>On the whole well said - I can't argue - but how do we improve?
>Certainly not by knocking the big clubs. We need more support for the
>rest of the SL and 1st division. more encouragement to develop players
>rather than buying - perhaps an expemtion of a players salary from the
>calculations of salary capping if he has come up through the ranks at
>a club. EG at Wigan, Edwards, Farrell Radlinski and Smyth (as a few
>examples) NOT counted in the salary cap, but Robinson, Tuigamala,
>Offiah, Conolly etc included that way we encourage home grown players.
>It is all too easy for a club to sign a mega stand off, but it does
>NOTHING for the national side if he is foreign!
Absoultely spot on, now I know I might pull a little flak here for
sounding a little xenophobic but I feel there is only one solution to
Get rid of the foreign players.
Now before you all start screaming through your modems about how foreign
players have enriched our game and how they make up for a general lack
of talent within the league just hear me out on a couple of points.
1. Consider this formula:
Top quality Ozzy or Kiwi + ***British Coach + ***British Facilities
= Top quality Ozzy or Kiwi deciding after a couple of games of busting a
gut to cop a free ride with the rest of his teammates.
= Waste of money.
Now don't get me wrong because if I was in their situation I would probably
do exactly the same.
2. The reason why we don't have a conveyor belt of top class youngsters coming
through in this country is because of what I can only describe as being DIABOLICAL
coaching standards at the junior grades. From young amateurs right up to the
For far too long clubs have bent over backwards trying to sign top class Aussie
coaches in an effort to bring success to their sides and yet they pay little to
no attention to the standard of coaching throughout the Academy and Alliance sides.
In 1991 I was quite heavily involved with a local amateur side and I decided that
it would be a interesting idea if I took up a couple of courses which the RFL were
running as part of their national coaching scheme. The same courses which they
were advertising in local RL magazines recently.
I funded myself through the Level I and II courses which at the time meant I was
in effect qualified to coach an Amateur League side.
The courses were held at Widnes RU ground (??), Warren Ayres and Dennis McQue (Ex Widnes) were
the lecturers and alongside me were at least 20 others including John Pendlebury (Wigan) and
John Kear made a brief visit just to show his face and we all toddled off onto the pitch
eager to become the new John Monie :)
Now I could go on until next week explaining what we went though in those two courses but
suffice to say that I and most of the others in group left at the end totally bewildered.
We learned absoultely NOTHING, well apart from such noted training techniques such as:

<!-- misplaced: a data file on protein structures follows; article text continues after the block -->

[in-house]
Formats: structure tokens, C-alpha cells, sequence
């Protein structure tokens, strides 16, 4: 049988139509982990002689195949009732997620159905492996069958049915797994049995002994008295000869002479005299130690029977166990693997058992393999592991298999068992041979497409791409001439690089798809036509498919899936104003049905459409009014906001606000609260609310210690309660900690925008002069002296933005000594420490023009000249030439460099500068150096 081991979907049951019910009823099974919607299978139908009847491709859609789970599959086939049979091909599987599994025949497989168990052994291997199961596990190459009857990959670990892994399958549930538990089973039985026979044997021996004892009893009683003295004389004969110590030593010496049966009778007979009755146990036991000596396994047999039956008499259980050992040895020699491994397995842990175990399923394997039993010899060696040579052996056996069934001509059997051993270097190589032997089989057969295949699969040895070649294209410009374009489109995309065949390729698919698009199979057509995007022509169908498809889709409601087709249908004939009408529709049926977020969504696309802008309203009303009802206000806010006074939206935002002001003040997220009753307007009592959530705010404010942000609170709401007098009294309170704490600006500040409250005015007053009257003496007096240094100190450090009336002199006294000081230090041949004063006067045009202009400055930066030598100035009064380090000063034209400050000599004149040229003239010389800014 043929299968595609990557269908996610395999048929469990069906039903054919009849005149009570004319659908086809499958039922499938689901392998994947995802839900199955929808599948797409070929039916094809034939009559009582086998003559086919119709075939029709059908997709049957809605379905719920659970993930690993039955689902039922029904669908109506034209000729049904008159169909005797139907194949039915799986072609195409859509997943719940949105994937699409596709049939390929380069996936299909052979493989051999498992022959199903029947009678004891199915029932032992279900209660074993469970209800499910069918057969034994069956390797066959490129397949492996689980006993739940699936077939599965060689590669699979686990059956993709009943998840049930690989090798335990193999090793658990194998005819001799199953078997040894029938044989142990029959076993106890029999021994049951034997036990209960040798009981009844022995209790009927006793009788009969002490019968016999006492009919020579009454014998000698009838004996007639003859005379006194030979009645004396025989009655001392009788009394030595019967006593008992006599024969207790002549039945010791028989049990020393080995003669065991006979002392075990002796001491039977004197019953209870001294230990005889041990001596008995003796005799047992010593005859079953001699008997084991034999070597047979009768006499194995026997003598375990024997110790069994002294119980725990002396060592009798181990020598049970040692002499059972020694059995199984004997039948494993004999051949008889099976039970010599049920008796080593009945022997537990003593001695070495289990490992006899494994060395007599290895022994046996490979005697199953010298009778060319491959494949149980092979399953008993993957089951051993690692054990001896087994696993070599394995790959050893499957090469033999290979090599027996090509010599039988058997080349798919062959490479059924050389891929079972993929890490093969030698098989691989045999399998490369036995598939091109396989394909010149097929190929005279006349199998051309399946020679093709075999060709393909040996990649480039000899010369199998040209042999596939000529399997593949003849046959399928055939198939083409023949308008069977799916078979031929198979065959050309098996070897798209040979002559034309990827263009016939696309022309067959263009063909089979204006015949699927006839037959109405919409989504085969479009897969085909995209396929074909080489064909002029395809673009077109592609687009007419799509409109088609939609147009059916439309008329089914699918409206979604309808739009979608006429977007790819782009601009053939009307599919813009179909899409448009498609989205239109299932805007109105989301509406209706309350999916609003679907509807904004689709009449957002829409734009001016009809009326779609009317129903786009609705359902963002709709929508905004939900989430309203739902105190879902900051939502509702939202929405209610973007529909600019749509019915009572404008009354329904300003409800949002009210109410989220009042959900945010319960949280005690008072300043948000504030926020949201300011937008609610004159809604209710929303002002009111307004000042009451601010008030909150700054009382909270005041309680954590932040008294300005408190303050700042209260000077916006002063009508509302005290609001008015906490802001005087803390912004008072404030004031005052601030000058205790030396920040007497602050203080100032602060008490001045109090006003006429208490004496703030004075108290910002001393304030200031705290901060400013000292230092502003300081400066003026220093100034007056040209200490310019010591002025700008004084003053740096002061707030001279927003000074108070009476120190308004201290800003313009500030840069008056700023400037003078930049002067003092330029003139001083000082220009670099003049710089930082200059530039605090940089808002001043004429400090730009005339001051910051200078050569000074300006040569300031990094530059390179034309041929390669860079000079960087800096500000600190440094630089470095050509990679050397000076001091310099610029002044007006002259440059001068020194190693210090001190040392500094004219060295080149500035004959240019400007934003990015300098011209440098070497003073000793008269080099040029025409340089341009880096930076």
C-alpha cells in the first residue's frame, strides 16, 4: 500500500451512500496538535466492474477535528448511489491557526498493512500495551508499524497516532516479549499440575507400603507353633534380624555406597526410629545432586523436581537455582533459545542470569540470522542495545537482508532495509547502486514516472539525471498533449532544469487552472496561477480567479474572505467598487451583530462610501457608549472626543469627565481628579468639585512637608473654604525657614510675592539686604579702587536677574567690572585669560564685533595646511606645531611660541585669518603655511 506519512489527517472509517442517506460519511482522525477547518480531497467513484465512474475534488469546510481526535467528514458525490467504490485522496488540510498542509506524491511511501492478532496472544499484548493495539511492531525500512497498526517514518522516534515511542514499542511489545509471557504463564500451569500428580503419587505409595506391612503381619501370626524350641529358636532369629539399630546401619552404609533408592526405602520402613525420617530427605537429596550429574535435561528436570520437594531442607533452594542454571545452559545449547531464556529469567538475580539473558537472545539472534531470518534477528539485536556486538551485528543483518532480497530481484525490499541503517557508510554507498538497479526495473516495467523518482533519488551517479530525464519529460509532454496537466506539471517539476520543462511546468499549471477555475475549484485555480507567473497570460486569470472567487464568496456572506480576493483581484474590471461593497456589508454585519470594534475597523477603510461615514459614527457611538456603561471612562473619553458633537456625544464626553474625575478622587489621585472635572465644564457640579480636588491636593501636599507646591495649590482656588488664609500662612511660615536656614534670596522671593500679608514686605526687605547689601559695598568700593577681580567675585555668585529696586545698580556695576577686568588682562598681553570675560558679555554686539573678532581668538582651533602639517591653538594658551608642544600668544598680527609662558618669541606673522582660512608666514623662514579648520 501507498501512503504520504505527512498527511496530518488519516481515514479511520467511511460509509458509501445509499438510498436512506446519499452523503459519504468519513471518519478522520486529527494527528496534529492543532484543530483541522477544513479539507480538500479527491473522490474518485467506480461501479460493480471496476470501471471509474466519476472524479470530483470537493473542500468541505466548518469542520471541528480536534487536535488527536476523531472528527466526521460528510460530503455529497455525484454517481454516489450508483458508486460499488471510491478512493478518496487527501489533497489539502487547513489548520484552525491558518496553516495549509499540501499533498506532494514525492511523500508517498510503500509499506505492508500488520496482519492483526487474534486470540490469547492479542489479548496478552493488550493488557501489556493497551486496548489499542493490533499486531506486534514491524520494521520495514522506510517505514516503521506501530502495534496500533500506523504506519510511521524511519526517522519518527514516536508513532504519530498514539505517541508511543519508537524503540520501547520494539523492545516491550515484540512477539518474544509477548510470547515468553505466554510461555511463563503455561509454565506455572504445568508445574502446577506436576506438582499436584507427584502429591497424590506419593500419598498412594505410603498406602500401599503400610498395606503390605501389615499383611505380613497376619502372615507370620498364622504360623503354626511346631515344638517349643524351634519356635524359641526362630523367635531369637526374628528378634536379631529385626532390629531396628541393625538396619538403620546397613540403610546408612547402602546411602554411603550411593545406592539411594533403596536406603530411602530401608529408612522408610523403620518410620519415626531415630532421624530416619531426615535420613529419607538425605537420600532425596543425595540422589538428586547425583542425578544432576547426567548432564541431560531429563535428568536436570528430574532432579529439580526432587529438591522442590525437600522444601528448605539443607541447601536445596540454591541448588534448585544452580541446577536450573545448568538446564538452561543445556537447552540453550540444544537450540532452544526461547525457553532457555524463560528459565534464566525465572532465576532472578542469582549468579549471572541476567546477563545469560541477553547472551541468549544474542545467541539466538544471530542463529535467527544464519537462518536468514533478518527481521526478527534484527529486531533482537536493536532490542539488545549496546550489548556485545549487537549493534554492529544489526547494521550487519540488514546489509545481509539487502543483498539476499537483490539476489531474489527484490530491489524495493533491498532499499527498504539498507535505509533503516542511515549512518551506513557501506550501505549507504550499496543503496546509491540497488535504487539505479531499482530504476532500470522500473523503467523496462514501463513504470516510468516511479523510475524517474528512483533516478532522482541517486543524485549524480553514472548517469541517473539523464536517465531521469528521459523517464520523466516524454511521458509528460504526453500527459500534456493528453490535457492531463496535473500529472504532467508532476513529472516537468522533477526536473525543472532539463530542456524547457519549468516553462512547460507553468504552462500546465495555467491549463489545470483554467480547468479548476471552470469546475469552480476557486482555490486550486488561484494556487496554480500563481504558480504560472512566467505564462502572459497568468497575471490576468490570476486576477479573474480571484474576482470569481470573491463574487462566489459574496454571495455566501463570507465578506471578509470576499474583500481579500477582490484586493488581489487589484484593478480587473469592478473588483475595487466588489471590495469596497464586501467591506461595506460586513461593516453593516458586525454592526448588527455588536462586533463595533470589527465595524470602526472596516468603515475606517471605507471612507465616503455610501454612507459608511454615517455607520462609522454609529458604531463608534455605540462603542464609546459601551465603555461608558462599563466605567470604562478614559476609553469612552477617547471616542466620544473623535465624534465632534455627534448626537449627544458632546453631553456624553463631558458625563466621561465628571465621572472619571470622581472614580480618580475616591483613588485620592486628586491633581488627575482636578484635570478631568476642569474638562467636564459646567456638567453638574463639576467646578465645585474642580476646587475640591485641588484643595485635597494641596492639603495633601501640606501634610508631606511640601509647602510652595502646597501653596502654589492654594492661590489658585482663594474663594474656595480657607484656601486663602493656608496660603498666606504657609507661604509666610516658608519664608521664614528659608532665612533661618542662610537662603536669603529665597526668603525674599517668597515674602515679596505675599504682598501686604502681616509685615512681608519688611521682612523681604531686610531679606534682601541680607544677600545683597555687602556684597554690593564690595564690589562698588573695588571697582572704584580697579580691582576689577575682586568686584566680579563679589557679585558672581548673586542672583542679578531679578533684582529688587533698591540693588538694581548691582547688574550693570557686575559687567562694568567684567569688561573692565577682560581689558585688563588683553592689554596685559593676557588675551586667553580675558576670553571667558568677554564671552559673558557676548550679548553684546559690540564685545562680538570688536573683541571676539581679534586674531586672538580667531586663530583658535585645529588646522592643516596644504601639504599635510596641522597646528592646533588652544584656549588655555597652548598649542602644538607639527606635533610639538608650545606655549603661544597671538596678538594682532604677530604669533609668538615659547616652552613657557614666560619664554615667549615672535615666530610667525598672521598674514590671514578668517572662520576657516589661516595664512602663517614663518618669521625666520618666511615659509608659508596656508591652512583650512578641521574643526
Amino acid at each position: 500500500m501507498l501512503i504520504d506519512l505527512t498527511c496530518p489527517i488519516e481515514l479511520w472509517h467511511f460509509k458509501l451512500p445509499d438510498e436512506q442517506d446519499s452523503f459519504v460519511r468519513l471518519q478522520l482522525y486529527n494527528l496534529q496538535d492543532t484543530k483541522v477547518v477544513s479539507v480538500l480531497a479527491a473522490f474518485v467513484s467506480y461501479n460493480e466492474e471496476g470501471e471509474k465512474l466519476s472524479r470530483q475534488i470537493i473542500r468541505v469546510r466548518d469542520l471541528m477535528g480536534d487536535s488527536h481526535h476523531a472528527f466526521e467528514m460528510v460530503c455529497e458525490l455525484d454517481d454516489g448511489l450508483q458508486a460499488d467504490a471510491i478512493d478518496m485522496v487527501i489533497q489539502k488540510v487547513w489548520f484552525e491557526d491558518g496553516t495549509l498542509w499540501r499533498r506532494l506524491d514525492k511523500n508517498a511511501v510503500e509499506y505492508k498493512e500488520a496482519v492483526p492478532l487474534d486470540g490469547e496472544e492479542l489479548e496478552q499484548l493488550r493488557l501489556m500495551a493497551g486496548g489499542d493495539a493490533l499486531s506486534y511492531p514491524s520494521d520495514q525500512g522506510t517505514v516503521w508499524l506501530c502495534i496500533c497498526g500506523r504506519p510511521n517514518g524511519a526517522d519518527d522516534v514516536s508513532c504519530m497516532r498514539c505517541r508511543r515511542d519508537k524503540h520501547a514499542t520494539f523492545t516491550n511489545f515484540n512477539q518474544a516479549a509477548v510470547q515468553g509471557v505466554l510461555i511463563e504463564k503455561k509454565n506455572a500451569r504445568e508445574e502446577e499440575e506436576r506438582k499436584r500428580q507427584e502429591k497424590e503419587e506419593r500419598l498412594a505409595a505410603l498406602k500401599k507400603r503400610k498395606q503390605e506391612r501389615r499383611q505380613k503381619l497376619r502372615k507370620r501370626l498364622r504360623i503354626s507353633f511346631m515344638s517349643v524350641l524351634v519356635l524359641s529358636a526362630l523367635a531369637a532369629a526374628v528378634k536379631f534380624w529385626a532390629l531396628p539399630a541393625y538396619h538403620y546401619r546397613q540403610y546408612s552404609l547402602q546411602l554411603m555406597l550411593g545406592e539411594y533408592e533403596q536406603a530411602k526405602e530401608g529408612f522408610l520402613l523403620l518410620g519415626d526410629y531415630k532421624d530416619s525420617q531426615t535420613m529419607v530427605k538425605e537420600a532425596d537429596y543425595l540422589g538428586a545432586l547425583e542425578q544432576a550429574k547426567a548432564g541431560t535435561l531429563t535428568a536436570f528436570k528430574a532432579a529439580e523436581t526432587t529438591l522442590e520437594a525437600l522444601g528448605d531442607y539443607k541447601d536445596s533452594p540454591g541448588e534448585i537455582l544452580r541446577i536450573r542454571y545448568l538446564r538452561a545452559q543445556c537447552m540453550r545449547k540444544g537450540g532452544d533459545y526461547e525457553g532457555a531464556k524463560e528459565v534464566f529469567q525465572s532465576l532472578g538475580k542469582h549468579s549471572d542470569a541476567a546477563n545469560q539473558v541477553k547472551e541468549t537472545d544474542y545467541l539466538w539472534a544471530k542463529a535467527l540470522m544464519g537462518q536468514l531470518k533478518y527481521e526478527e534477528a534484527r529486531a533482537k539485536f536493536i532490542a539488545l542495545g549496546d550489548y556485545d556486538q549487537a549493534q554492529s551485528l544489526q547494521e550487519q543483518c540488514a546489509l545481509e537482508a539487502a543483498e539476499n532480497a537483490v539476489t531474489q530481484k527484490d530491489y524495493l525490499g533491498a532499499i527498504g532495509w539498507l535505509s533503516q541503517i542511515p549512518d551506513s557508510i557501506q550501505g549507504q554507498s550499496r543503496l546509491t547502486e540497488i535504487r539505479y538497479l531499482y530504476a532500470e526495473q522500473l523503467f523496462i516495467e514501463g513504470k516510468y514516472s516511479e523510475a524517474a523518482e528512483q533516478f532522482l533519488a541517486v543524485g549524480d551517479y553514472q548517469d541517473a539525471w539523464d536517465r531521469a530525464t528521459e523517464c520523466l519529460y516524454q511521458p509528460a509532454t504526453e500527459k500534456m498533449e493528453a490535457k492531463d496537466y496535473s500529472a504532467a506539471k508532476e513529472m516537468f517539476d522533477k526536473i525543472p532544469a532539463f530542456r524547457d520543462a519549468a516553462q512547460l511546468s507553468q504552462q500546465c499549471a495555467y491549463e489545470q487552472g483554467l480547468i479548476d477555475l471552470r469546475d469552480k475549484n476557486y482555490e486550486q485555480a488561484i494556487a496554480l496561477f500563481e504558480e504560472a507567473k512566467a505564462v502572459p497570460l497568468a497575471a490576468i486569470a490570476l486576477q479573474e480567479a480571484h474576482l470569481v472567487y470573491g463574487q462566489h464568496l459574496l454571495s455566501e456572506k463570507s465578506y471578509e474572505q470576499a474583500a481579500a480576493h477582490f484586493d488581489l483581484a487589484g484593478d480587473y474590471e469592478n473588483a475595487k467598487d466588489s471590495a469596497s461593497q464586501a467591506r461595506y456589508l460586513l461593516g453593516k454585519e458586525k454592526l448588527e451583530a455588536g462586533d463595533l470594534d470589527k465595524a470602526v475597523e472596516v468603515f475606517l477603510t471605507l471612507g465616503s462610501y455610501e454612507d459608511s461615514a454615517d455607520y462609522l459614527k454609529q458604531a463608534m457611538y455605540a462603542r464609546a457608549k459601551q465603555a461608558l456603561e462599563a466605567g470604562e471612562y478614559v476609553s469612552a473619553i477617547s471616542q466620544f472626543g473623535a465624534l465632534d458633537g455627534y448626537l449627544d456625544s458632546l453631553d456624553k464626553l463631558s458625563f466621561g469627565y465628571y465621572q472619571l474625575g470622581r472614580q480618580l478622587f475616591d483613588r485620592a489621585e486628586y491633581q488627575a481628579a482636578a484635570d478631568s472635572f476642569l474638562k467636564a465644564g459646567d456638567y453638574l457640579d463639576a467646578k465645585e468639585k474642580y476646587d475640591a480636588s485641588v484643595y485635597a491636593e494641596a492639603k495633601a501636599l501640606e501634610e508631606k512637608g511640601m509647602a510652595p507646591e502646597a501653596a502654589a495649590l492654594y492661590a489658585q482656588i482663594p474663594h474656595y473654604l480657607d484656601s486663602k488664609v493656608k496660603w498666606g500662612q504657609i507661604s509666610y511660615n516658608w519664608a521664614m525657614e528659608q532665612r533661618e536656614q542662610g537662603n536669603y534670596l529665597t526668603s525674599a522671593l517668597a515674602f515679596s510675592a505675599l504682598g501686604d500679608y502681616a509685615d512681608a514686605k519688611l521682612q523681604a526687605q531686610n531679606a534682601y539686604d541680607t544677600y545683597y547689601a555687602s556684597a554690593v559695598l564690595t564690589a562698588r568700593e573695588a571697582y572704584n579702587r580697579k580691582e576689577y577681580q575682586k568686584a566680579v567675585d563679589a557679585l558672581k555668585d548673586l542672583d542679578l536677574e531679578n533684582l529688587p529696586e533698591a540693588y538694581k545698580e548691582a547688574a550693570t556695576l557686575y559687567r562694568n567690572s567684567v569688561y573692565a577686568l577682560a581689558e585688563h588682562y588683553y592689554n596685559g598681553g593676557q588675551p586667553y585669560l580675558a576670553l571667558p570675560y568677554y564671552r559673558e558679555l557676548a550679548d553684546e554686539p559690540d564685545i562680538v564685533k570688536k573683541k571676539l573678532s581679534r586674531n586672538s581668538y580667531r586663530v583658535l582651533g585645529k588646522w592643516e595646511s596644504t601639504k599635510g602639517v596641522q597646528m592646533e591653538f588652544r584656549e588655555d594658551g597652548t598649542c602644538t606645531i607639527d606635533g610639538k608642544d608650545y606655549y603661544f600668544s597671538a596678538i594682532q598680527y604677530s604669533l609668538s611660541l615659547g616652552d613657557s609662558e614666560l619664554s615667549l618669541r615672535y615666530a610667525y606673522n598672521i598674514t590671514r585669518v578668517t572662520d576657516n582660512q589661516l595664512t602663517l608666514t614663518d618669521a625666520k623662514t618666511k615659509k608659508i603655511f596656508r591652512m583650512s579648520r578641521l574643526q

Always make sure when conducting a training session that you are facing the sun cos
if it's the other way round the kiddies might get distracted.
Always make sure that you leave the field with the same amount of equipment which you came
on with, we wouldn't want the clubs to get sued because somebody tripped over a tackling
The list is endless, now some of you may think that these points are very important aspects
of coaching but when I tell you that the total amount of time spent on tackling technique,
ball handling skills and other basic RL requirements lasted all of 1 hour in a 6 hour schedule
you might start to get the picture.
Accompanying literature - NONE.
End result, two pieces of paper which say I can go out and take on the world!
(Both of which got lost in the post and arrived 6 weeks late)
Now I don't know about you but I would be slightly worried if somebody with this
experience was charged with task of developing RL's stars of tomorrow.
Every Sunday morning I try to get down to a local team just to watch the youngsters and
do you know I feel like crying.
I see kids out there aged 14-16 who look like world beaters, kids who could give the Ricky
Stuarts and the Bradley Clyde's of this world a pasting they would never forget.
Then I move along to a nearby pitch and I see the 14-16 year olds from 6 years ago playing
in the open age getting the shit kicked out of them with their coach saying to me "Ahhh yes
that boy Billy he was a great player until the pros got hold of him and ruined him"
Believe me there are THOUSANDS of these players.
The Academy and Alliance sides are nothing short of a joke these days, young players and are
exploited to the full and are chewed up and spat out without ever been given a chance by
coaches who in my opinion would not know how to bring on a good youngster if they tried.
They must either sink or swim, and people who are prepared to give up their time to coach
these kids in the fundamentals of RL are few and far between.
The kids who do make it face life in an A-team competion which is sub-standard to say the
least and when they do make the jump into the first team squad they are like a fish out
This is the age we should be targetting, bringing in Aussie coaches won't make spit
difference if the players can't be coached out of bad habits which they picked up at
an early age.
In Australia kids as young as 14 are FULLY converscent with all aspects of the game, they
can all pass, tackle, run, kick and have a completely professional attitude whilst over
hear most players aged twenty would struggle to meet the above criteria and once players
get past that learning age of 14-18 it becomes very very difficult to re-educate them
Why bother spending fortunes on foreign superstars when we have them sat right here under
our very noses.
Rugby League stands accused of wasting it's most valuable commodity and in my opinion it
must be found GUILTY on all counts.
Geff Foster |"The Zone
St. Helens, Merseyside | of it's own"